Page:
Been knitting loads for Christmas, no pictures yet of course, and a little cardigan for a baby boy due this month. Just started a cardigan for my friend Charlie’s little girl. I made her one when she was 3, and she still wears it! a little on the small side now of course . . . and the one I’m knitting now is in a sort of mermaid pale green.

 

The garden is looking ok too. There is a large phormium which isn’t terribly well placed, too near the washing line, and hubby sometimes finds he’s been poked in the eye by one of the leaves. So I’m getting it moved to the back of the garden, where there is a dead pieris which needs digging up. Phoning for quotes tomorrow. Also have some “Seeds for Bees” which I’m going to plant soon, and once the phormium has been moved, I’ll plant some bulbs and a small ornamental grass (which won’t poke hubby in the eye) in the space left. Exciting.

The sweet peas I grew from seed eventually came up trumps, but next year it’ll be small plants rather than seeds. The dwarf rudbeckias also eventually grew, but what a faff. I do like them though, bright yellow really cheers up an autumnal garden. Along with the bright pink sedums (though not adjacent to each other). The purple smoke bush (cotinus coggyria) is lovely, and the leaves turn a beautiful colour before they fall.

Watched “The Danish Girl” last night. Melancholy, beautifully shot, and a lovely, if very sad, film. Very brave of the actors I think. Equal weight was given to both the husband’s and the wife’s feelings about what was happening.

Have recently discovered nail “wraps”. Yeah. I’m absolutely crap at putting on nail varnish, partly because I’m just clumsy, partly because I have a tremor. So it’s a major faff, and then within an hour or so I’ve smudged or chipped it. However, nail wraps are just the job for me. Have a look here and see what you think. I have some samples, so I’m just trying to get my hands into a suitable state (the nails are ok, but the skin round them is dry and flaky) and I’ll have a little practice.  My friend is having a “party” on Saturday night and I’m hoping to go.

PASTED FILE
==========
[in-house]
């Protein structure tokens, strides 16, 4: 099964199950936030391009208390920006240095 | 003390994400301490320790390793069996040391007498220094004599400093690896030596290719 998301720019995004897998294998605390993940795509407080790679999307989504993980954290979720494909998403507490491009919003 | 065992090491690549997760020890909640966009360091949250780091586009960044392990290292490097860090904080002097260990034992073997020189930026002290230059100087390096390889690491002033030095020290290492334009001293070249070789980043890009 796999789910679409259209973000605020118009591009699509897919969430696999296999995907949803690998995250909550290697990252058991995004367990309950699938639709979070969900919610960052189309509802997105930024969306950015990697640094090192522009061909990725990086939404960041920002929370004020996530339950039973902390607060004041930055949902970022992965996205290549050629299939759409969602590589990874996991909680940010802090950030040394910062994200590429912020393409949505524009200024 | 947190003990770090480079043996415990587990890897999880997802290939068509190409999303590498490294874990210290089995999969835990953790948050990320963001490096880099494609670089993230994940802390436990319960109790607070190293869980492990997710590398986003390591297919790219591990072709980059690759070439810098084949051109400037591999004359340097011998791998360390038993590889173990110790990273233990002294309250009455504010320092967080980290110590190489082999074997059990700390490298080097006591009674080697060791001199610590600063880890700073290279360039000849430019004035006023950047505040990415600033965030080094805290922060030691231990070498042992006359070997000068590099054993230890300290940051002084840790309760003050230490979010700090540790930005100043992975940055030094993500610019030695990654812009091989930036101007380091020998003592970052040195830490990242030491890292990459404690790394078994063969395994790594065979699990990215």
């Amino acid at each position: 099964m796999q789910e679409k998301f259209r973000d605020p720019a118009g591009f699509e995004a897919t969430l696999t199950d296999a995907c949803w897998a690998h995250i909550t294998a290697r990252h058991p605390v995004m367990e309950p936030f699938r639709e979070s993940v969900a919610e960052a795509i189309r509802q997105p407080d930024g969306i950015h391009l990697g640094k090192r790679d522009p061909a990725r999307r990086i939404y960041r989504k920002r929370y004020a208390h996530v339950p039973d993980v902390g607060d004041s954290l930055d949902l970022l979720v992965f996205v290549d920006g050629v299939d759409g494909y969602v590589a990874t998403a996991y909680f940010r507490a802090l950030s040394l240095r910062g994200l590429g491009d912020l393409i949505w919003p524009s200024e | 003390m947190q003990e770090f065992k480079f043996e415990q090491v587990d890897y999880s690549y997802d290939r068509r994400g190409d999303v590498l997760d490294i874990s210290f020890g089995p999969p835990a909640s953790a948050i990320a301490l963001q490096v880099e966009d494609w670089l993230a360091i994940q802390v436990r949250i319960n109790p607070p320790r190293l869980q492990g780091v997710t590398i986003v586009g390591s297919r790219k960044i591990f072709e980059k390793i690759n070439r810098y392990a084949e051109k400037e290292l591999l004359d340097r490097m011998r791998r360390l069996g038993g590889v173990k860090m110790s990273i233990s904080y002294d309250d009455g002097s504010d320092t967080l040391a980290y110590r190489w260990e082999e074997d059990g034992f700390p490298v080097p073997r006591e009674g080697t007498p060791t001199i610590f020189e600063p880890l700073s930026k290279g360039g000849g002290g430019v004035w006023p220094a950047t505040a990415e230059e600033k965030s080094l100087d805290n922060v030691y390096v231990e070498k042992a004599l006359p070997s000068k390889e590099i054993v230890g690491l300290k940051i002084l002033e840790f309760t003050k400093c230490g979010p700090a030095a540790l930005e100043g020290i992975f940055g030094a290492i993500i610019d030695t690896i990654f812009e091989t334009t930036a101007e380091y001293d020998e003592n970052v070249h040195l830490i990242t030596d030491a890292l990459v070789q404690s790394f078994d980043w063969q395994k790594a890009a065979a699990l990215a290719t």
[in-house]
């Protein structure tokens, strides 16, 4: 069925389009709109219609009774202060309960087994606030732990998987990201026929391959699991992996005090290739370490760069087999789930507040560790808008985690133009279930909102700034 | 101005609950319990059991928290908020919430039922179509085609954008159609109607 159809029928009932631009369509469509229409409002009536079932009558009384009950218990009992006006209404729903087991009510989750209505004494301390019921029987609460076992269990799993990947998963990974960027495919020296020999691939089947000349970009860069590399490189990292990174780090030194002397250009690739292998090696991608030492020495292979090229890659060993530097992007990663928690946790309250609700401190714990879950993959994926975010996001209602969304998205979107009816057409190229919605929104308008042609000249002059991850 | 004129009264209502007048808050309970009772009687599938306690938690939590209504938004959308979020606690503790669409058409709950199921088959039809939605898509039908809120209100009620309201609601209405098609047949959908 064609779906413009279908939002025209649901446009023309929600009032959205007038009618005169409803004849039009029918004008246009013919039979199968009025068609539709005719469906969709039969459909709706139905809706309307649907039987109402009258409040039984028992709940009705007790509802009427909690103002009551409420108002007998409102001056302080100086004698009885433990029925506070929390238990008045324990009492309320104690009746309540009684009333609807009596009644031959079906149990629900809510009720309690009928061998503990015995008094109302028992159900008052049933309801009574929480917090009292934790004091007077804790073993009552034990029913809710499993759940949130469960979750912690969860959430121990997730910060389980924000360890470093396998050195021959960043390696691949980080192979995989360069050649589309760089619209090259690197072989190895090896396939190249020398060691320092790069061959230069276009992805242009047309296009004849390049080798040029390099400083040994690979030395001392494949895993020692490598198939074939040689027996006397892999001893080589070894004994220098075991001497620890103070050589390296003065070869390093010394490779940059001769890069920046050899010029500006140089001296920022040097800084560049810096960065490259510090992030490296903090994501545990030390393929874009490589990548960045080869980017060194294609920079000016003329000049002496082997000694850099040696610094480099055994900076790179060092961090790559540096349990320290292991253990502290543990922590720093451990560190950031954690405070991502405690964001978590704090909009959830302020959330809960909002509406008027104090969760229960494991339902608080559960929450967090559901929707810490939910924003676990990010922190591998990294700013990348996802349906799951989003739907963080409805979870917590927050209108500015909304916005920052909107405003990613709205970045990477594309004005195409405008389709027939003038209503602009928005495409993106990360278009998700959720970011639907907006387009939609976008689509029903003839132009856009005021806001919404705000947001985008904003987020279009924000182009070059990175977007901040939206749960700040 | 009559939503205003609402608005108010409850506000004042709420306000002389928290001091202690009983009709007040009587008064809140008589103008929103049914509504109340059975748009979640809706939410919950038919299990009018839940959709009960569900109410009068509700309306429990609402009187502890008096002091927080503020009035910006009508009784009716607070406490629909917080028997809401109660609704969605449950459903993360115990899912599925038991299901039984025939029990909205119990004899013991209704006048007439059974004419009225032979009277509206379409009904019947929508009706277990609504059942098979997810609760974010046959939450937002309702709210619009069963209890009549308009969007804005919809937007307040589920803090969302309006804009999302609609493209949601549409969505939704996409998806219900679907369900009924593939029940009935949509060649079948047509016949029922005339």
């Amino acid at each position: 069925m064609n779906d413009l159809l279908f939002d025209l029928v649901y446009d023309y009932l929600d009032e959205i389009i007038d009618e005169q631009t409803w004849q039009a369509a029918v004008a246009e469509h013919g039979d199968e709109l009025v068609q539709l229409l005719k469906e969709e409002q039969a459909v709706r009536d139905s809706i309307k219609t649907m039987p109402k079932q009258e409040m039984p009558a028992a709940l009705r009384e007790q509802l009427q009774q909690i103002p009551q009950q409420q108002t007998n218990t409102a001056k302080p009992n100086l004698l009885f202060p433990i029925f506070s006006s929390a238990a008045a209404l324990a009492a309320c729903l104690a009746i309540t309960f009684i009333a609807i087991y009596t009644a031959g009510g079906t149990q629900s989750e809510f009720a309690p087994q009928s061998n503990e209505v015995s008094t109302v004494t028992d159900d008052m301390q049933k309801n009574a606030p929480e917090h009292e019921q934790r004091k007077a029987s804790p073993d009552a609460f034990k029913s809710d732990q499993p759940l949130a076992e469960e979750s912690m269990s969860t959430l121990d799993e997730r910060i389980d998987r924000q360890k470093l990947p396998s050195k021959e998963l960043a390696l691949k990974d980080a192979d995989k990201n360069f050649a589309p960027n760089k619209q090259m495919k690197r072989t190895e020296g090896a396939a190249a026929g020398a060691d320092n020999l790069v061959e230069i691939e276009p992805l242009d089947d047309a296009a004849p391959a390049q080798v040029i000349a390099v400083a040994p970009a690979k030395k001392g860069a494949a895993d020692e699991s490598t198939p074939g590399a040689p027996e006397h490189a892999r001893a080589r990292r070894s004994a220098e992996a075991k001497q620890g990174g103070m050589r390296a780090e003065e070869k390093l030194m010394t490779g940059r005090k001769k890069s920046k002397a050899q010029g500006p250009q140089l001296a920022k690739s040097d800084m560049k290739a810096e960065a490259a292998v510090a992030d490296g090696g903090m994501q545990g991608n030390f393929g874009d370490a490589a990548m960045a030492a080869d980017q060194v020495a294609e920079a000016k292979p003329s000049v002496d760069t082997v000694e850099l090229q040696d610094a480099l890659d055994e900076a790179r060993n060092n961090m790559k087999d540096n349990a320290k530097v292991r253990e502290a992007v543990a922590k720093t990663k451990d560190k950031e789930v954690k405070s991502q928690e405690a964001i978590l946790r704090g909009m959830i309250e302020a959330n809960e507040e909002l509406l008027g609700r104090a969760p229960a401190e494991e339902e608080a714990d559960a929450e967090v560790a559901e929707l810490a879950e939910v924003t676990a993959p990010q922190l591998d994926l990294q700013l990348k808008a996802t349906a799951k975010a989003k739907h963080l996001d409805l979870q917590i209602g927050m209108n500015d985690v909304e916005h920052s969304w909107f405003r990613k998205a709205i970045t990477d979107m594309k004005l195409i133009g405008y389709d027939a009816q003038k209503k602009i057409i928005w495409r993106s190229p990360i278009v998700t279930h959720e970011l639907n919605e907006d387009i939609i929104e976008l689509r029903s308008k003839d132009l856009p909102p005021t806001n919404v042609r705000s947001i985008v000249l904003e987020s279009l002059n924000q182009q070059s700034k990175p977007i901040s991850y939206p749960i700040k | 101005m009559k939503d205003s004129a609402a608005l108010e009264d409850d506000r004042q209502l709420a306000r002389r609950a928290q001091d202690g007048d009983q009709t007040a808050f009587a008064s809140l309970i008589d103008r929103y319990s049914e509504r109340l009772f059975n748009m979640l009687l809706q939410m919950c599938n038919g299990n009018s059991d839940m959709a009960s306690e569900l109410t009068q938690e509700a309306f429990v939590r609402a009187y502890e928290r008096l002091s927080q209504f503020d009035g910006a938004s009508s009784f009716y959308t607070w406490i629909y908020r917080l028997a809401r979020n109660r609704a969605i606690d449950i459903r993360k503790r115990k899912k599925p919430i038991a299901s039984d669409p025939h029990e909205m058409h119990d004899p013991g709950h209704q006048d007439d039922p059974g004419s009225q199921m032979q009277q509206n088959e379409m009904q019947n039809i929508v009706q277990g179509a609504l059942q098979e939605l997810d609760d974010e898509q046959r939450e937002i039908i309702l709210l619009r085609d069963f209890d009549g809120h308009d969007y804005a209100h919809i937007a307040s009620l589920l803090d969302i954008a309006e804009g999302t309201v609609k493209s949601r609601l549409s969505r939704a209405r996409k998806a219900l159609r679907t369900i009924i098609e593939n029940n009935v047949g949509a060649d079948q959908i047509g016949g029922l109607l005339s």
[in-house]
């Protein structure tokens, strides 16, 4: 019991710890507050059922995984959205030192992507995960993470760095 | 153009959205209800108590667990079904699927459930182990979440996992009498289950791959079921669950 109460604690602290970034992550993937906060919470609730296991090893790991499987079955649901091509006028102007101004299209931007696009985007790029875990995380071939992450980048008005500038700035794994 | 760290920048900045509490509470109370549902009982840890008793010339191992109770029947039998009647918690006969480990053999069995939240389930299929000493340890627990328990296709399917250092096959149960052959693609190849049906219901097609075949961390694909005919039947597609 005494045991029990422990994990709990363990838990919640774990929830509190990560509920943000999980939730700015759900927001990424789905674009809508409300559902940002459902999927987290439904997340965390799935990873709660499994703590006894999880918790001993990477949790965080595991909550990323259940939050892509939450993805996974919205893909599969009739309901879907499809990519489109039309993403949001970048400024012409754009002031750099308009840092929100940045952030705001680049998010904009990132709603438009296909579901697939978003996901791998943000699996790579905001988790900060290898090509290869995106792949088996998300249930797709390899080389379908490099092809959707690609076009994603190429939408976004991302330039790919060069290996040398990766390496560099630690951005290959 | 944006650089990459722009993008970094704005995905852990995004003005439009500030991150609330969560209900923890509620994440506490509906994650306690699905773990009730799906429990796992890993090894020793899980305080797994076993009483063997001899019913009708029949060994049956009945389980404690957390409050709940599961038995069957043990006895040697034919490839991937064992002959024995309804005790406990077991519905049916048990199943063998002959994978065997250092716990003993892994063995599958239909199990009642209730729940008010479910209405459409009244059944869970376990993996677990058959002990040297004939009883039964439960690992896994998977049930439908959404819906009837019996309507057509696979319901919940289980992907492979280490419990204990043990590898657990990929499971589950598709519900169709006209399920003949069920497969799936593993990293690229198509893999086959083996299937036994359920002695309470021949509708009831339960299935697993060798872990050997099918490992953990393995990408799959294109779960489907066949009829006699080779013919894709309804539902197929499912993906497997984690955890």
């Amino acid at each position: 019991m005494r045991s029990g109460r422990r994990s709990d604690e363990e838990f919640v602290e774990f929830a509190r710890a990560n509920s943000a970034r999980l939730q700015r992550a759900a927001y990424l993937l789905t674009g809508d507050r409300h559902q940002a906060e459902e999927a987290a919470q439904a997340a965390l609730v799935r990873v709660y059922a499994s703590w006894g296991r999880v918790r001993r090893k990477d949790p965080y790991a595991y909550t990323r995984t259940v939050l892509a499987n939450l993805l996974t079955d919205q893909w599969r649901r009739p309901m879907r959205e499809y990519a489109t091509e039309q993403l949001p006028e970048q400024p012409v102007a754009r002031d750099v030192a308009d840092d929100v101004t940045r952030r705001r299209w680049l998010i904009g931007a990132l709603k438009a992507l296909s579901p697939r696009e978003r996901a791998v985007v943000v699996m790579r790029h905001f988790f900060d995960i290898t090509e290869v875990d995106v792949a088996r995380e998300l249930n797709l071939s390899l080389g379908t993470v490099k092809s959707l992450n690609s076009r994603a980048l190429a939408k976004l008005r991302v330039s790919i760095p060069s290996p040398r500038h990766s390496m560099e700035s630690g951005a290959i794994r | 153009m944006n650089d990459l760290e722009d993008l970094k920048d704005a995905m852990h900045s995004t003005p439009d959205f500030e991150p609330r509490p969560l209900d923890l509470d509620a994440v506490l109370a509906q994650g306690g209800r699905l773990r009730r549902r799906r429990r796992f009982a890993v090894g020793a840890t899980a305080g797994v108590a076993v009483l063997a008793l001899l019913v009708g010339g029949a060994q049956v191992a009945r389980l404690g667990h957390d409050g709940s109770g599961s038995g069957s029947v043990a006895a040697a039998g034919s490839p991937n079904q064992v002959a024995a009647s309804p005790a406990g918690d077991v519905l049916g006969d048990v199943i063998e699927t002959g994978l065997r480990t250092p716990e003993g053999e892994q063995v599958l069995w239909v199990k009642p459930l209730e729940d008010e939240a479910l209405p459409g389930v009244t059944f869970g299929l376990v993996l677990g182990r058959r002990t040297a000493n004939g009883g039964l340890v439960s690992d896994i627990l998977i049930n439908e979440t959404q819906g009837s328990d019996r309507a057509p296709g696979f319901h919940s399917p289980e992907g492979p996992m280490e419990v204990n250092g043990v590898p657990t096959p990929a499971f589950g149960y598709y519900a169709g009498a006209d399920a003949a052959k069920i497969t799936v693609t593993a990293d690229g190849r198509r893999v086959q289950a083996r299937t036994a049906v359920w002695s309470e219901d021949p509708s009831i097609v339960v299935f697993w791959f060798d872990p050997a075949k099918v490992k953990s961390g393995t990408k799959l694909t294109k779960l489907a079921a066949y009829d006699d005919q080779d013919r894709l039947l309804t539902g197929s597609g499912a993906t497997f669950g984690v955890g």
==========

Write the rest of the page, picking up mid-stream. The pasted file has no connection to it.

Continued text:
I can’t believe that’s all. But it is for the moment.

Footwear Malfunction

Yes, I had a shoe problem this week. I have wonky feet. Have had three operations on them and lots of steroid injections. They don’t look particularly wonky, no lumpy bits or bunions or anything, just practically invisible scars. But there is quite a lot of pain.As a result, I don’t do pretty shoes. Almost all my shoes are Birkenstocks, which are comfy, but not terribly elegant. Normally I don’t care about elegant, but this year I thought I’d try something different.

So I bought a pair of flat leather ballet-type pumps from Marks & Spencer. Inside I have put orthotic support things and heel grips. The plan was to wear them if it’s raining or cold outside in the summer, as my summer Birkies are open-toed sandals and look a bit odd in the wet weather. Otherwise I just wear winter-type shoes, which also look a bit odd in the summer.

But the ballet pumps are not comfortable. Really not. So popping out to somebody’s house for a meeting, in the car, would have been ok. However, the day turned out to be somewhat more fraught than just a UNISON meeting. I ended up having to walk what felt like miles in my uncomfortable shoes. To add another little dimension to the whole shebang, I only had a t-shirt on and it was cold and wet outside.

So. New plan. Keep a pair of comfy shoes in the car, for just such occasions. Comfy shoes duly delegated, and will go in the car when my new Birkenstocks arrive. Two pairs – one is a pair of felt type slippers, one is a slightly prettier version (Florida) of the ones I already have (Arizona). We shall see. And the flat ballet pumps will be worn, but only for short periods, and not for any serious walking.

Will also delegate warm jacket to live in the car. Haven’t quite made that decision yet, but hubby is talking about sorting out his wardrobe, so may be able to liberate one of his throw-outs.

Fascinating, isn’t it. Not. Only if you have wonky feet too, I guess.